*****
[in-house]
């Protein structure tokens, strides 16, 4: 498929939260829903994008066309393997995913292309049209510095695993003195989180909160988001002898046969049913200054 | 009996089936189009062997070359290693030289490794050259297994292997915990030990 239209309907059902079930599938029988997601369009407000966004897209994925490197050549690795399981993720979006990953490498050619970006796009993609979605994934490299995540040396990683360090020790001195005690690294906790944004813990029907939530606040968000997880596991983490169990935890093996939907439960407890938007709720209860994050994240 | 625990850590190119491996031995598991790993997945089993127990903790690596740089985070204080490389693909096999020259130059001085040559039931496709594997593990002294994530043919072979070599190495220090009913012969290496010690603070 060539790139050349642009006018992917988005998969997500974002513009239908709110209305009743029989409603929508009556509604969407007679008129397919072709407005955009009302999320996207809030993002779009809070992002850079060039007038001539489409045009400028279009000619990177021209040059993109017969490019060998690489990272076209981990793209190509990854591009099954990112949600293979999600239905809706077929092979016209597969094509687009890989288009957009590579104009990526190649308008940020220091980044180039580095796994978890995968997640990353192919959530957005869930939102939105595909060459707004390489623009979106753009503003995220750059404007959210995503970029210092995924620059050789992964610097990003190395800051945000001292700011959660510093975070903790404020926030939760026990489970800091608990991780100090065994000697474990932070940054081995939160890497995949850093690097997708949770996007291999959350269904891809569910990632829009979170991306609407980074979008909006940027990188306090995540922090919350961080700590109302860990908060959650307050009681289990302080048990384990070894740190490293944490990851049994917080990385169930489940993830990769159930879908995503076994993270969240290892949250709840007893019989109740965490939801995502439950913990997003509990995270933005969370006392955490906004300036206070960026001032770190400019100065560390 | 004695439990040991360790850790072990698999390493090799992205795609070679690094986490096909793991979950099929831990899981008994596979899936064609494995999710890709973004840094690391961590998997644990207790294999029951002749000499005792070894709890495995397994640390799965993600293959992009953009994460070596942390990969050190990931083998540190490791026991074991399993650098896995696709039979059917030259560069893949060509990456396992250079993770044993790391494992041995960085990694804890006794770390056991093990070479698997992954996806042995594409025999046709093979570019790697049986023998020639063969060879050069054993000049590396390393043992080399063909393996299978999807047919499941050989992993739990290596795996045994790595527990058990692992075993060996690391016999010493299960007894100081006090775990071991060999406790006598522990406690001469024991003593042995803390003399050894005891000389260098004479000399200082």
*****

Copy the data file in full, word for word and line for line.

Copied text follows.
[in-house]
């Protein structure tokens, strides 16, 4: 498929939260829903994008066309393997995913292309049209510095695993003195989180909160988001002898046969049913200054 | 009996089936189009062997070359290693030289490794050259297994292997915990030990 239209309907059902079930599938029988997601369009407000966004897209994925490197050549690795399981993720979006990953490498050619970006796009993609979605994934490299995540040396990683360090020790001195005690690294906790944004813990029907939530606040968000997880596991983490169990935890093996939907439960407890938007709720209860994050994240 | 625990850590190119491996031995598991790993997945089993127990903790690596740089985070204080490389693909096999020259130059001085040559039931496709594997593990002294994530043919072979070599190495220090009913012969290496010690603070 060539790139050349642009006018992917988005998969997500974002513009239908709110209305009743029989409603929508009556509604969407007679008129397919072709407005955009009302999320996207809030993002779009809070992002850079060039007038001539489409045009400028279009000619990177021209040059993109017969490019060998690489990272076209981990793209190509990854591009099954990112949600293979999600239905809706077929092979016209597969094509687009890989288009957009590579104009990526190649308008940020220091980044180039580095796994978890995968997640990353192919959530957005869930939102939105595909060459707004390489623009979106753009503003995220750059404007959210995503970029210092995924620059050789992964610097990003190395800051945000001292700011959660510093975070903790404020926030939760026990489970800091608990991780100090065994000697474990932070940054081995939160890497995949850093690097997708949770996007291999959350269904891809569910990632829009979170991306609407980074979008909006940027990188306090995540922090919350961080700590109302860990908060959650307050009681289990302080048990384990070894740190490293944490990851049994917080990385169930489940993830990769159930879908995503076994993270969240290892949250709840007893019989109740965490939801995502439950913990997003509990995270933005969370006392955490906004300036206070960026001032770190400019100065560390 | 004695439990040991360790850790072990698999390493090799992205795609070679690094986490096909793991979950099929831990899981008994596979899936064609494995999710890709973004840094690391961590998997644990207790294999029951002749000499005792070894709890495995397994640390799965993600293959992009953009994460070596942390990969050190990931083998540190490791026991074991399993650098896995696709039979059917030259560069893949060509990456396992250079993770044993790391494992041995960085990694804890006794770390056991093990070479698997992954996806042995594409025999046709093979570019790697049986023998020639063969060879050069054993000049590396390393043992080399063909393996299978999807047919499941050989992993739990290596795996045994790595527990058990692992075993060996690391016999010493299960007894100081006090775990071991060999406790006598522990406690001469024991003593042995803390003399050894005891000389260098004479000399200082």